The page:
As you may know by now, I am an avid gardener and collector of plants (and garden kitsch). But having a small property here in Knoxville, TN, we eventually begin to run out of room for all the plants we lust for. Once you begin to run out of horizontal space there is only one way to go and that is up. There are tons of reasons to give vertical gardening a go. Space is the most obvious but the other main benefit is the improved health of the plants which I will get to in a bit. But before talking about edible plants, allow me to talk about the aesthetic appeal to plants trained vertically.
One of the first images that may come to mind when thinking of plants and structures is vines. While this may not be everyone’s cup of tea (I can hear you already….”low maintenance!”), I love the look of a well-trained and maintained vine that softens some architecture. Below you can see the front of our house hosting a plant called Boston Ivy. Now this isn’t the nasty invasive English Ivy and it’s not the plant that is so often confused with poison ivy, Virginia Creeper. Our vine (which is high maintenance by the way) is Parthenocissis tricuspidata. I do keep a very close eye on this puppy to make sure it stays confined to the stone and doesn’t start to adhere to the wood siding. I love the way it gives our home a cottagey feel and some subtle age. I wish it turned red in the fall like it does in cooler climates but it does a pretty good job hiding the gutter downspout.
Another horticultural term to let fly here is espalier (It’s French, so leave off that “r”). This basically means “to train against a wall”. I’m giving it shot with two bosque pears we purchased a few years ago. It’s a slow process when you’re training a whip (a single stemmed small tree) but I’m having some fun with it. It’s too early to tell if these will fruit but I’m hoping my wife’s nearby honey bees will lend a hand when they mature a bit more. If you’ve got the cash, you can buy espalier plants ready trained but be prepared for some sticker shock.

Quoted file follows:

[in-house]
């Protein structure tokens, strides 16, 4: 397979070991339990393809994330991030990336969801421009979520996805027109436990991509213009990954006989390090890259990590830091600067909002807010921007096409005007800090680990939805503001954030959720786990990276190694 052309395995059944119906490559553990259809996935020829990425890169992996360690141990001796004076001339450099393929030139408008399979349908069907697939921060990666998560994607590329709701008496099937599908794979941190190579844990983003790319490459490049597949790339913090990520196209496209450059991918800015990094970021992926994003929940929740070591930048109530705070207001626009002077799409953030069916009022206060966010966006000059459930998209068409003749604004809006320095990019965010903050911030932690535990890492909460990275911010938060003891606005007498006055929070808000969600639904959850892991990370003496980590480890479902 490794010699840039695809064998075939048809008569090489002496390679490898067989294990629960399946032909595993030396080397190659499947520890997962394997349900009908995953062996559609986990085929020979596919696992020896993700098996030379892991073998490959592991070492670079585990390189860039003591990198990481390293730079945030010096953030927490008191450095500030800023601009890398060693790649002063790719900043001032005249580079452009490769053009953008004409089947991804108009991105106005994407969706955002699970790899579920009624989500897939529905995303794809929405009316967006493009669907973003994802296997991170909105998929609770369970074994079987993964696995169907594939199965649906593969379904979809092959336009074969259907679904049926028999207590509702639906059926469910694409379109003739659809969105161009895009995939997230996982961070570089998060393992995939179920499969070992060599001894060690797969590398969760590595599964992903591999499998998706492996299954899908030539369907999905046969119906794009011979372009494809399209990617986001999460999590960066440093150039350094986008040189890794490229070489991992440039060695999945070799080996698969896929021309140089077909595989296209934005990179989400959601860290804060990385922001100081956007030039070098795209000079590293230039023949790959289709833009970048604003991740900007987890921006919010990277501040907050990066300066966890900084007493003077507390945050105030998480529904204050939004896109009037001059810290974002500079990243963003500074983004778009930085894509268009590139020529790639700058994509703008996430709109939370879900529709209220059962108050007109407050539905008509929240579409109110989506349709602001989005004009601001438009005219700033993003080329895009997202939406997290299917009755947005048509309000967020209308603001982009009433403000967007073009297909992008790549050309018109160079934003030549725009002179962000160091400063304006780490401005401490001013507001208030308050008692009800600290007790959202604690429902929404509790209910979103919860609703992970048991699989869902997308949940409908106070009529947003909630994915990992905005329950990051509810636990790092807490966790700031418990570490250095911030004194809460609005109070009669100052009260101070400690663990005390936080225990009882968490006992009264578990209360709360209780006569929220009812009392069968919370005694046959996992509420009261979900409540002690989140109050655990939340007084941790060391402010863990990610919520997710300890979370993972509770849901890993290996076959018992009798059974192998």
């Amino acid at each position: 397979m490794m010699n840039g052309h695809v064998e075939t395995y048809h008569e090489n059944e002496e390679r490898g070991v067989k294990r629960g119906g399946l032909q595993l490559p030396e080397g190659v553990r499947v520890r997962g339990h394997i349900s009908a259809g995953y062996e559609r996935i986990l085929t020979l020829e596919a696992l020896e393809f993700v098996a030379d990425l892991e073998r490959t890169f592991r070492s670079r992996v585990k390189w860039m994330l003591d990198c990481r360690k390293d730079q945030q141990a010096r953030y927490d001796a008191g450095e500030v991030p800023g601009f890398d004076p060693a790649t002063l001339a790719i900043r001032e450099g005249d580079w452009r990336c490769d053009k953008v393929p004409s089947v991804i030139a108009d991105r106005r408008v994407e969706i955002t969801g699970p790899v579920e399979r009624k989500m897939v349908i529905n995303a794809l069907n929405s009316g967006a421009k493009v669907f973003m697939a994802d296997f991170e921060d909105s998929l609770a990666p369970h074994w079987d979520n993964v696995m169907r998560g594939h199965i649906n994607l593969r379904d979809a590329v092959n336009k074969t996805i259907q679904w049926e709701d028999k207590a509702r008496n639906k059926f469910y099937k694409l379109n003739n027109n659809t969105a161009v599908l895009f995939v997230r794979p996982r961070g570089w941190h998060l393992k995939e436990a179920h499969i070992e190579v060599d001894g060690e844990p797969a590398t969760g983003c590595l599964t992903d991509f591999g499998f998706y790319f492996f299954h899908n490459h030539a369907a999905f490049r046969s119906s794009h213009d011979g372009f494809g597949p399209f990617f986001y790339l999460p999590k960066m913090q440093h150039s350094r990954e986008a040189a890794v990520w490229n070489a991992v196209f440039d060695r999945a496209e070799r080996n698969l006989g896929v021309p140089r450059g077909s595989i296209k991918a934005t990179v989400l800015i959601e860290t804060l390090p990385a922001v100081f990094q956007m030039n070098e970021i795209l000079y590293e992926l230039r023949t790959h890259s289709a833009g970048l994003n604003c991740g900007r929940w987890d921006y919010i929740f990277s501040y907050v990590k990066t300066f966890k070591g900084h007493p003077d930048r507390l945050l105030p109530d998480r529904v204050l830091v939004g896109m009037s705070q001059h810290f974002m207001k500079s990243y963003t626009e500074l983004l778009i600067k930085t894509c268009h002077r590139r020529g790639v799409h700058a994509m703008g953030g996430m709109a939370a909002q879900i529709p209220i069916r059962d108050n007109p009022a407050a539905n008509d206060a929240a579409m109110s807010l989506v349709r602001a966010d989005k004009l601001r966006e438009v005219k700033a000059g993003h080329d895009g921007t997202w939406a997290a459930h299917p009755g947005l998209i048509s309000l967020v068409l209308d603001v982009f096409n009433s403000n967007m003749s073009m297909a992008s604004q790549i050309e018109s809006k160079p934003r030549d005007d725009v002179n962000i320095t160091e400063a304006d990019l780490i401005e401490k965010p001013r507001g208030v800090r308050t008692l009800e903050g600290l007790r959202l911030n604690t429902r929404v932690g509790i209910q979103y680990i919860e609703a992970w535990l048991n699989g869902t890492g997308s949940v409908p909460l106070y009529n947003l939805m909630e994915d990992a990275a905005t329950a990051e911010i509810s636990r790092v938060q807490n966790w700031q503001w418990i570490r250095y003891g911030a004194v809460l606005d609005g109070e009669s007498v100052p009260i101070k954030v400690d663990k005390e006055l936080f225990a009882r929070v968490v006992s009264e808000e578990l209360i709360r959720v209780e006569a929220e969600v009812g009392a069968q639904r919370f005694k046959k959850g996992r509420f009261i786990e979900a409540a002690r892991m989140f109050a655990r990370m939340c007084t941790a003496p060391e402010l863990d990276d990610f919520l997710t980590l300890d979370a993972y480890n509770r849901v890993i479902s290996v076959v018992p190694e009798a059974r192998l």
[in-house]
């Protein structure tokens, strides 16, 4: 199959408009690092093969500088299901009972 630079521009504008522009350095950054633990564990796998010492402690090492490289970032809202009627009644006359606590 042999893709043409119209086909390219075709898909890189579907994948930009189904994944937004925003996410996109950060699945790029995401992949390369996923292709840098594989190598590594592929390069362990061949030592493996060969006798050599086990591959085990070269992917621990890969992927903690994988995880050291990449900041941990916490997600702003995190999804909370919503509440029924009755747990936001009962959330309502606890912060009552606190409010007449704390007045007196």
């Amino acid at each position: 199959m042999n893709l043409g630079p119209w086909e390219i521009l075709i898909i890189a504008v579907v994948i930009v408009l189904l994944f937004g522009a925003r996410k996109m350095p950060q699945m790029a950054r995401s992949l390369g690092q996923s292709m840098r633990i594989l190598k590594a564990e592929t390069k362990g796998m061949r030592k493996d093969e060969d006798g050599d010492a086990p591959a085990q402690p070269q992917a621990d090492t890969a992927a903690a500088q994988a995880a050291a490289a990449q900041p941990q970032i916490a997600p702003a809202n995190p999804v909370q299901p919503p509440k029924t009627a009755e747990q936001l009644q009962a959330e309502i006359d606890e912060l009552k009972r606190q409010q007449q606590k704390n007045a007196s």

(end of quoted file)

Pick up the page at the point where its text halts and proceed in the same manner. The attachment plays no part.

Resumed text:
Okay. Now allow talk a bit about production, or veggie gardening as this relates to verticality. Here is where some real benefits of growing up rather than out can easily be seen. When you grow plants on support systems like a trellis or wire mesh supported with the appropriate steel stakes and such, you will undoubtedly improve air circulation around a plant’s leaves and vines. The result is much less in the way of bacterial infections, blight, wilt, powdery mildew, etc. It’s also much easier to spot problems when a plant’s foliage is at eye level rather lying on the ground.
Growing vertically can also help keep some destructive critters like voles and chipmunks at bay. It’s much easier to harvest beans and cucumbers when these are raised rather than bending over and pulling back leaves to find the fruit. In essence, growing vertically puts your rewards on display.
Going back to special challenges, when a squash or cucumber plant is allowed to weave along some wire mesh or a trellis, the square footage that plant occupies can go from about 20 to perhaps 2. Plants that do particularly well with this type of vertical system include pole beans or runner beans, cucumbers and squash, as mentioned. And even small melons if these are additionally supported with some pantyhose or fabric hammocks or such.
How you decide to provide structures on to which your plants may climb depends a large part on your budget. These can be as simple as placing some random ladders you might find at garage sales or just heavy duty “hog wire” mesh zip-tied to some steel fence posts or they may be pre-made “official” arbors or trellis structures found at the big box stores. Usually, if you want to save some money, think more along the lines of going to your farmers’ co-op and purchasing some fencing material. The options are so plentiful that I’m pasting a good ol You Tube video here to give you some more ideas:
So, no matter your expertise or budget, there are many reasons to “grow up” this spring and summer. Even if you have but a tiny plot of space, implementing a vertically green element into your garden design will add a whole new dimension to your garden oasis.